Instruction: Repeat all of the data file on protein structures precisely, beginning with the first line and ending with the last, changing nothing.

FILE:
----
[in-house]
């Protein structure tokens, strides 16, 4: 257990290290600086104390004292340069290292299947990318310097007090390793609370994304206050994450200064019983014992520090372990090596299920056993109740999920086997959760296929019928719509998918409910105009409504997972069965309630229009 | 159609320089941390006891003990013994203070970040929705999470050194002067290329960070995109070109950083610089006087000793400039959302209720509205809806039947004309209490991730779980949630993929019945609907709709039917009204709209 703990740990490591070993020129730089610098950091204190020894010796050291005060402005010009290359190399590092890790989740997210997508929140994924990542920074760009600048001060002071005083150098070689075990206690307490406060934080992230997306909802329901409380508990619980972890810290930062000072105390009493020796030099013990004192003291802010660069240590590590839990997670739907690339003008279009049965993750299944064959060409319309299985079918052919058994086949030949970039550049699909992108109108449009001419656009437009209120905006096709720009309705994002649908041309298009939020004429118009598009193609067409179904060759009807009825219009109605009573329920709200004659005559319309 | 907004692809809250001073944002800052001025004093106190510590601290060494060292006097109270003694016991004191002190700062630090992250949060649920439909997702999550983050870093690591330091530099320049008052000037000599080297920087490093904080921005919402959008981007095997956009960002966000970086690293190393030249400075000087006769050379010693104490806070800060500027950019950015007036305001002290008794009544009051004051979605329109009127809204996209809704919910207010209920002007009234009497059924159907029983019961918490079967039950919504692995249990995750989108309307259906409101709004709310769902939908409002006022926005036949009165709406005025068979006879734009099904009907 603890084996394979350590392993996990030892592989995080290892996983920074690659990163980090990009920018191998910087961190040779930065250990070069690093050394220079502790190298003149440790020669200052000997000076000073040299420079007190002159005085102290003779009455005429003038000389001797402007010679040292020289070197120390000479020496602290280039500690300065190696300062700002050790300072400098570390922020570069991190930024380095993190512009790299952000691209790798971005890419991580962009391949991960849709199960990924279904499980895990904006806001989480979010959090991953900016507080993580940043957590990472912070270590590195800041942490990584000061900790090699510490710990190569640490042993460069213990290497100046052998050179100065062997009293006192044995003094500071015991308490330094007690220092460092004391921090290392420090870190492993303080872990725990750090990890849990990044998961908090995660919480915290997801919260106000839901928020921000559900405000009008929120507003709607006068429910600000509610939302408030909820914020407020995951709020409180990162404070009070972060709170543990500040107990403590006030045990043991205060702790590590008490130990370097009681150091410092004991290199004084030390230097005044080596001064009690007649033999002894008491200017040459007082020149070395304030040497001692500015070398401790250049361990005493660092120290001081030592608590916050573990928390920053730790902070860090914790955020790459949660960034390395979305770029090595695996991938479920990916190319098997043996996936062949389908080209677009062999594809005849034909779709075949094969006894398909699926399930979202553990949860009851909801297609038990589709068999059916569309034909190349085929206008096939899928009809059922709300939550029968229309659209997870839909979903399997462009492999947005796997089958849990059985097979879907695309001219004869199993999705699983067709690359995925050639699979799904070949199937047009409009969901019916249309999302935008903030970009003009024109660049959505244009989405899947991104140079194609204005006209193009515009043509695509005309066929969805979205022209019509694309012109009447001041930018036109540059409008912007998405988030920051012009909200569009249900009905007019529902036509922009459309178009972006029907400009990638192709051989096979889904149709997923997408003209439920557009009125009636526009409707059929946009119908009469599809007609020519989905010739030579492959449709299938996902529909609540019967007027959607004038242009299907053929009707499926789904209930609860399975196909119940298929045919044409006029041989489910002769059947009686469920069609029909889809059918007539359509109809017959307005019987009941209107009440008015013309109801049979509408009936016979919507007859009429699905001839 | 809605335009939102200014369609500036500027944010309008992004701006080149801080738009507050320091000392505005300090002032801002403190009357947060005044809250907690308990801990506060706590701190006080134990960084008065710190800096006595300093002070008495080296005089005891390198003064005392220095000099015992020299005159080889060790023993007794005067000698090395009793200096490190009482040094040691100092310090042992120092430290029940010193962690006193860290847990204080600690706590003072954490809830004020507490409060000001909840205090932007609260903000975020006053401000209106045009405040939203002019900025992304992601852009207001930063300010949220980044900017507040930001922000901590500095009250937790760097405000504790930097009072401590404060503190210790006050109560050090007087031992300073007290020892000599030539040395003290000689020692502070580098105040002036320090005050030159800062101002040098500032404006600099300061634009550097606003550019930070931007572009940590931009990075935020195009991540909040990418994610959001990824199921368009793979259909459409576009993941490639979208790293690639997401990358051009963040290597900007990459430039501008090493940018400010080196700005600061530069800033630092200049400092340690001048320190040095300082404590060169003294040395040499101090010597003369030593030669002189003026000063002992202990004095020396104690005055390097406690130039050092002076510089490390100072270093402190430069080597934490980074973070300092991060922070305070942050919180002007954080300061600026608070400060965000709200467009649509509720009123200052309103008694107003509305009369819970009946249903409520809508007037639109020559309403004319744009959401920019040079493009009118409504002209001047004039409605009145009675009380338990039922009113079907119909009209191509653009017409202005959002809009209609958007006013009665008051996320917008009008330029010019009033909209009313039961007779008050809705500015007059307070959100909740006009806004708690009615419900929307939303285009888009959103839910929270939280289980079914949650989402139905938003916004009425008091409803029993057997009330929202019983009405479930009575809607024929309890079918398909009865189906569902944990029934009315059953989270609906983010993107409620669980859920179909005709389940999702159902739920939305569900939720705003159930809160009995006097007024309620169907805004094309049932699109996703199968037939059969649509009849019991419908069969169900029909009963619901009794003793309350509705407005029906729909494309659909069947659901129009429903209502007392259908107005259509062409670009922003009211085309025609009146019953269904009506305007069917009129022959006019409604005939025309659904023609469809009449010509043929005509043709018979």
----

[in-house]
């Protein structure tokens, strides 16, 4: 257990290290600086104390004292340069290292299947990318310097007090390793609370994304206050994450200064019983014992520090372990090596299920056993109740999920086997959760296929019928719509998918409910105009409504997972069965309630229009 | 159609320089941390006891003990013994203070970040929705999470050194002067290329960070995109070109950083610089006087000793400039959302209720509205809806039947004309209490991730779980949630993929019945609907709709039917009204709209 703990740990490591070993020129730089610098950091204190020894010796050291005060402005010009290359190399590092890790989740997210997508929140994924990542920074760009600048001060002071005083150098070689075990206690307490406060934080992230997306909802329901409380508990619980972890810290930062000072105390009493020796030099013990004192003291802010660069240590590590839990997670739907690339003008279009049965993750299944064959060409319309299985079918052919058994086949030949970039550049699909992108109108449009001419656009437009209120905006096709720009309705994002649908041309298009939020004429118009598009193609067409179904060759009807009825219009109605009573329920709200004659005559319309 | 907004692809809250001073944002800052001025004093106190510590601290060494060292006097109270003694016991004191002190700062630090992250949060649920439909997702999550983050870093690591330091530099320049008052000037000599080297920087490093904080921005919402959008981007095997956009960002966000970086690293190393030249400075000087006769050379010693104490806070800060500027950019950015007036305001002290008794009544009051004051979605329109009127809204996209809704919910207010209920002007009234009497059924159907029983019961918490079967039950919504692995249990995750989108309307259906409101709004709310769902939908409002006022926005036949009165709406005025068979006879734009099904009907 603890084996394979350590392993996990030892592989995080290892996983920074690659990163980090990009920018191998910087961190040779930065250990070069690093050394220079502790190298003149440790020669200052000997000076000073040299420079007190002159005085102290003779009455005429003038000389001797402007010679040292020289070197120390000479020496602290280039500690300065190696300062700002050790300072400098570390922020570069991190930024380095993190512009790299952000691209790798971005890419991580962009391949991960849709199960990924279904499980895990904006806001989480979010959090991953900016507080993580940043957590990472912070270590590195800041942490990584000061900790090699510490710990190569640490042993460069213990290497100046052998050179100065062997009293006192044995003094500071015991308490330094007690220092460092004391921090290392420090870190492993303080872990725990750090990890849990990044998961908090995660919480915290997801919260106000839901928020921000559900405000009008929120507003709607006068429910600000509610939302408030909820914020407020995951709020409180990162404070009070972060709170543990500040107990403590006030045990043991205060702790590590008490130990370097009681150091410092004991290199004084030390230097005044080596001064009690007649033999002894008491200017040459007082020149070395304030040497001692500015070398401790250049361990005493660092120290001081030592608590916050573990928390920053730790902070860090914790955020790459949660960034390395979305770029090595695996991938479920990916190319098997043996996936062949389908080209677009062999594809005849034909779709075949094969006894398909699926399930979202553990949860009851909801297609038990589709068999059916569309034909190349085929206008096939899928009809059922709300939550029968229309659209997870839909979903399997462009492999947005796997089958849990059985097979879907695309001219004869199993999705699983067709690359995925050639699979799904070949199937047009409009969901019916249309999302935008903030970009003009024109660049959505244009989405899947991104140079194609204005006209193009515009043509695509005309066929969805979205022209019509694309012109009447001041930018036109540059409008912007998405988030920051012009909200569009249900009905007019529902036509922009459309178009972006029907400009990638192709051989096979889904149709997923997408003209439920557009009125009636526009409707059929946009119908009469599809007609020519989905010739030579492959449709299938996902529909609540019967007027959607004038242009299907053929009707499926789904209930609860399975196909119940298929045919044409006029041989489910002769059947009686469920069609029909889809059918007539359509109809017959307005019987009941209107009440008015013309109801049979509408009936016979919507007859009429699905001839 | 809605335009939102200014369609500036500027944010309008992004701006080149801080738009507050320091000392505005300090002032801002403190009357947060005044809250907690308990801990506060706590701190006080134990960084008065710190800096006595300093002070008495080296005089005891390198003064005392220095000099015992020299005159080889060790023993007794005067000698090395009793200096490190009482040094040691100092310090042992120092430290029940010193962690006193860290847990204080600690706590003072954490809830004020507490409060000001909840205090932007609260903000975020006053401000209106045009405040939203002019900025992304992601852009207001930063300010949220980044900017507040930001922000901590500095009250937790760097405000504790930097009072401590404060503190210790006050109560050090007087031992300073007290020892000599030539040395003290000689020692502070580098105040002036320090005050030159800062101002040098500032404006600099300061634009550097606003550019930070931007572009940590931009990075935020195009991540909040990418994610959001990824199921368009793979259909459409576009993941490639979208790293690639997401990358051009963040290597900007990459430039501008090493940018400010080196700005600061530069800033630092200049400092340690001048320190040095300082404590060169003294040395040499101090010597003369030593030669002189003026000063002992202990004095020396104690005055390097406690130039050092002076510089490390100072270093402190430069080597934490980074973070300092991060922070305070942050919180002007954080300061600026608070400060965000709200467009649509509720009123200052309103008694107003509305009369819970009946249903409520809508007037639109020559309403004319744009959401920019040079493009009118409504002209001047004039409605009145009675009380338990039922009113079907119909009209191509653009017409202005959002809009209609958007006013009665008051996320917008009008330029010019009033909209009313039961007779008050809705500015007059307070959100909740006009806004708690009615419900929307939303285009888009959103839910929270939280289980079914949650989402139905938003916004009425008091409803029993057997009330929202019983009405479930009575809607024929309890079918398909009865189906569902944990029934009315059953989270609906983010993107409620669980859920179909005709389940999702159902739920939305569900939720705003159930809160009995006097007024309620169907805004094309049932699109996703199968037939059969649509009849019991419908069969169900029909009963619901009794003793309350509705407005029906729909494309659909069947659901129009429903209502007392259908107005259509062409670009922003009211085309025609009146019953269904009506305007069917009129022959006019409604005939025309659904023609469809009449010509043929005509043709018979």